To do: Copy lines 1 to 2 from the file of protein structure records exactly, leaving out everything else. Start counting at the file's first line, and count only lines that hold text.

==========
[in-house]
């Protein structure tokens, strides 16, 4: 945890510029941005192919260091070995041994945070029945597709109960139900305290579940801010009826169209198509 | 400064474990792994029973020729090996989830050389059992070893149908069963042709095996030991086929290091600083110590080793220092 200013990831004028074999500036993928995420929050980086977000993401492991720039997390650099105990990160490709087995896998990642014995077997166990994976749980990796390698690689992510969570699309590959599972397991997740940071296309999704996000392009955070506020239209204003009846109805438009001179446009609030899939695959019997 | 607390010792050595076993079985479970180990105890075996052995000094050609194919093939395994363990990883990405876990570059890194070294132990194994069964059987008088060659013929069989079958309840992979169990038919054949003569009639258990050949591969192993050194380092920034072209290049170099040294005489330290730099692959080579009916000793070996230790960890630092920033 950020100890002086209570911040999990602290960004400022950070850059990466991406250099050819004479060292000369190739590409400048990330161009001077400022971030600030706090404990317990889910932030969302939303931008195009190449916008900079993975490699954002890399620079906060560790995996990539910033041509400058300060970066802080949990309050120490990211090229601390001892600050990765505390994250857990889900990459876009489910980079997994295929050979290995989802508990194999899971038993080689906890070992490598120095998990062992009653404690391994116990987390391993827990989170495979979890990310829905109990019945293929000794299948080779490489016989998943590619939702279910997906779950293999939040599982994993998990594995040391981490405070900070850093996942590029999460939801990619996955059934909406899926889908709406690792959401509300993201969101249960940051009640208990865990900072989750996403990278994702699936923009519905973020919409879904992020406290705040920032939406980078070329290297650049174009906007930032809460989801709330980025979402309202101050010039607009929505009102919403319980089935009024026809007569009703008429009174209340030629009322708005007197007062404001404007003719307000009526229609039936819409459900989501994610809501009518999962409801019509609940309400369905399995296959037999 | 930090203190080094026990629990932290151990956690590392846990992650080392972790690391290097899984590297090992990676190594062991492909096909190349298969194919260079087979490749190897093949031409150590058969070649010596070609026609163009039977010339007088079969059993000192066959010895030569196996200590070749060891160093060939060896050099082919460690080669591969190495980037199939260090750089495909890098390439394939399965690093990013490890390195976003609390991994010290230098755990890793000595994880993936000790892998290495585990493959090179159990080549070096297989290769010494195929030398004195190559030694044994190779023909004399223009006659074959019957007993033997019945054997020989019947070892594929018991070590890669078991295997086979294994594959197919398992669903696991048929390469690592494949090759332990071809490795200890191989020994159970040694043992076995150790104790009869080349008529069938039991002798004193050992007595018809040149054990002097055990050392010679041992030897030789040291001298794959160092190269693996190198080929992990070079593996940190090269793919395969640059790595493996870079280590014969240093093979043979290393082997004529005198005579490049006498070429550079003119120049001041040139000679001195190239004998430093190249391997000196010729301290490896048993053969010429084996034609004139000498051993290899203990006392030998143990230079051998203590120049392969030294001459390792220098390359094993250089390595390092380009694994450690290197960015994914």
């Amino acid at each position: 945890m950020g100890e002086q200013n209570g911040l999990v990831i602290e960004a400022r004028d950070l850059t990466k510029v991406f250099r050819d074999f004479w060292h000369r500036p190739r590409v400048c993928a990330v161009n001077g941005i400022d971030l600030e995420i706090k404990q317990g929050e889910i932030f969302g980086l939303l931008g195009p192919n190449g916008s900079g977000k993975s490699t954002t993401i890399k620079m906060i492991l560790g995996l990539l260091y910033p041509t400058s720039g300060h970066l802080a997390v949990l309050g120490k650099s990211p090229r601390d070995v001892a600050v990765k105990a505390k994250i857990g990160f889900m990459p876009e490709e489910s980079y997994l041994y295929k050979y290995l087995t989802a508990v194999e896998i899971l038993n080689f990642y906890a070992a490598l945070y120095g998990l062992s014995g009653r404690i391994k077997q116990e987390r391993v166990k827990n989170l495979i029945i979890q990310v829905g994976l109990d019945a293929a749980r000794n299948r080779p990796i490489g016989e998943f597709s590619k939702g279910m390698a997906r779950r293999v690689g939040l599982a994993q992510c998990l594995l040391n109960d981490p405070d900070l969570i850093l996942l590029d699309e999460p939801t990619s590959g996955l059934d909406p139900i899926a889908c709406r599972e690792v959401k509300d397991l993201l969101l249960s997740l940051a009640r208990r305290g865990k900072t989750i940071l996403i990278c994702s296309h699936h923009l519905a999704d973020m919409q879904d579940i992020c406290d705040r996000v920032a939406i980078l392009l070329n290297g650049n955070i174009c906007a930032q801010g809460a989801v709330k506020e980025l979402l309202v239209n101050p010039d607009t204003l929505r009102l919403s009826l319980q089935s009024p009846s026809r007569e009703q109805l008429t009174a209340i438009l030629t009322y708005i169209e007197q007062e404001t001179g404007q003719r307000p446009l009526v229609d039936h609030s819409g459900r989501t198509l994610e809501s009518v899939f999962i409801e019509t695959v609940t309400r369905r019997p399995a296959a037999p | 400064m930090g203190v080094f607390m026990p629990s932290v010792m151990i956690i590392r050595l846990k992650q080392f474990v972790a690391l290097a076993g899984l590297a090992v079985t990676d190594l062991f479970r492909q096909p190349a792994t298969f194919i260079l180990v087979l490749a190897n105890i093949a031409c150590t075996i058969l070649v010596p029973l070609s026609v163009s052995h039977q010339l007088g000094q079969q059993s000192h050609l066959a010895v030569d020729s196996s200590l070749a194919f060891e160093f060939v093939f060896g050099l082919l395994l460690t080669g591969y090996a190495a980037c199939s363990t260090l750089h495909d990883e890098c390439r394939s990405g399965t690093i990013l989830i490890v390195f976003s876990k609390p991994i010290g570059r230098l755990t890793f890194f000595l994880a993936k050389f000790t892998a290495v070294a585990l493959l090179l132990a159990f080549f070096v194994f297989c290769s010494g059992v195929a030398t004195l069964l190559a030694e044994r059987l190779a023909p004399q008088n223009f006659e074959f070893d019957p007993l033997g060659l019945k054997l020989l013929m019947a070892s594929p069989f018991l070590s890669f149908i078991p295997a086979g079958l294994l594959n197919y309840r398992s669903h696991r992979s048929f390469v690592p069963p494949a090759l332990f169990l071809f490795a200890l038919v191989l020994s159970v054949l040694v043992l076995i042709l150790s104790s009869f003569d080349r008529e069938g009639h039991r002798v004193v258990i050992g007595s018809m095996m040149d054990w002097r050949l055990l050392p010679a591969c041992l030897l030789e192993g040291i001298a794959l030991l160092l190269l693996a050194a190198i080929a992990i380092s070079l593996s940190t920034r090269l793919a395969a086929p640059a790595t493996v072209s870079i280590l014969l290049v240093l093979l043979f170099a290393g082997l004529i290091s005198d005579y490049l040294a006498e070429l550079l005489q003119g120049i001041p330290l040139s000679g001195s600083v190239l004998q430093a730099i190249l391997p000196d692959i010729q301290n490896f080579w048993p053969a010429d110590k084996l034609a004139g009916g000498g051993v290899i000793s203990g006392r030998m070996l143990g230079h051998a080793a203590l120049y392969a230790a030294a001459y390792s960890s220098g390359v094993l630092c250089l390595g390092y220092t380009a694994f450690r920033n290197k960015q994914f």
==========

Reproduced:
[in-house]
């Protein structure tokens, strides 16, 4: 945890510029941005192919260091070995041994945070029945597709109960139900305290579940801010009826169209198509 | 400064474990792994029973020729090996989830050389059992070893149908069963042709095996030991086929290091600083110590080793220092 200013990831004028074999500036993928995420929050980086977000993401492991720039997390650099105990990160490709087995896998990642014995077997166990994976749980990796390698690689992510969570699309590959599972397991997740940071296309999704996000392009955070506020239209204003009846109805438009001179446009609030899939695959019997 | 607390010792050595076993079985479970180990105890075996052995000094050609194919093939395994363990990883990405876990570059890194070294132990194994069964059987008088060659013929069989079958309840992979169990038919054949003569009639258990050949591969192993050194380092920034072209290049170099040294005489330290730099692959080579009916000793070996230790960890630092920033 950020100890002086209570911040999990602290960004400022950070850059990466991406250099050819004479060292000369190739590409400048990330161009001077400022971030600030706090404990317990889910932030969302939303931008195009190449916008900079993975490699954002890399620079906060560790995996990539910033041509400058300060970066802080949990309050120490990211090229601390001892600050990765505390994250857990889900990459876009489910980079997994295929050979290995989802508990194999899971038993080689906890070992490598120095998990062992009653404690391994116990987390391993827990989170495979979890990310829905109990019945293929000794299948080779490489016989998943590619939702279910997906779950293999939040599982994993998990594995040391981490405070900070850093996942590029999460939801990619996955059934909406899926889908709406690792959401509300993201969101249960940051009640208990865990900072989750996403990278994702699936923009519905973020919409879904992020406290705040920032939406980078070329290297650049174009906007930032809460989801709330980025979402309202101050010039607009929505009102919403319980089935009024026809007569009703008429009174209340030629009322708005007197007062404001404007003719307000009526229609039936819409459900989501994610809501009518999962409801019509609940309400369905399995296959037999 | 930090203190080094026990629990932290151990956690590392846990992650080392972790690391290097899984590297090992990676190594062991492909096909190349298969194919260079087979490749190897093949031409150590058969070649010596070609026609163009039977010339007088079969059993000192066959010895030569196996200590070749060891160093060939060896050099082919460690080669591969190495980037199939260090750089495909890098390439394939399965690093990013490890390195976003609390991994010290230098755990890793000595994880993936000790892998290495585990493959090179159990080549070096297989290769010494195929030398004195190559030694044994190779023909004399223009006659074959019957007993033997019945054997020989019947070892594929018991070590890669078991295997086979294994594959197919398992669903696991048929390469690592494949090759332990071809490795200890191989020994159970040694043992076995150790104790009869080349008529069938039991002798004193050992007595018809040149054990002097055990050392010679041992030897030789040291001298794959160092190269693996190198080929992990070079593996940190090269793919395969640059790595493996870079280590014969240093093979043979290393082997004529005198005579490049006498070429550079003119120049001041040139000679001195190239004998430093190249391997000196010729301290490896048993053969010429084996034609004139000498051993290899203990006392030998143990230079051998203590120049392969030294001459390792220098390359094993250089390595390092380009694994450690290197960015994914």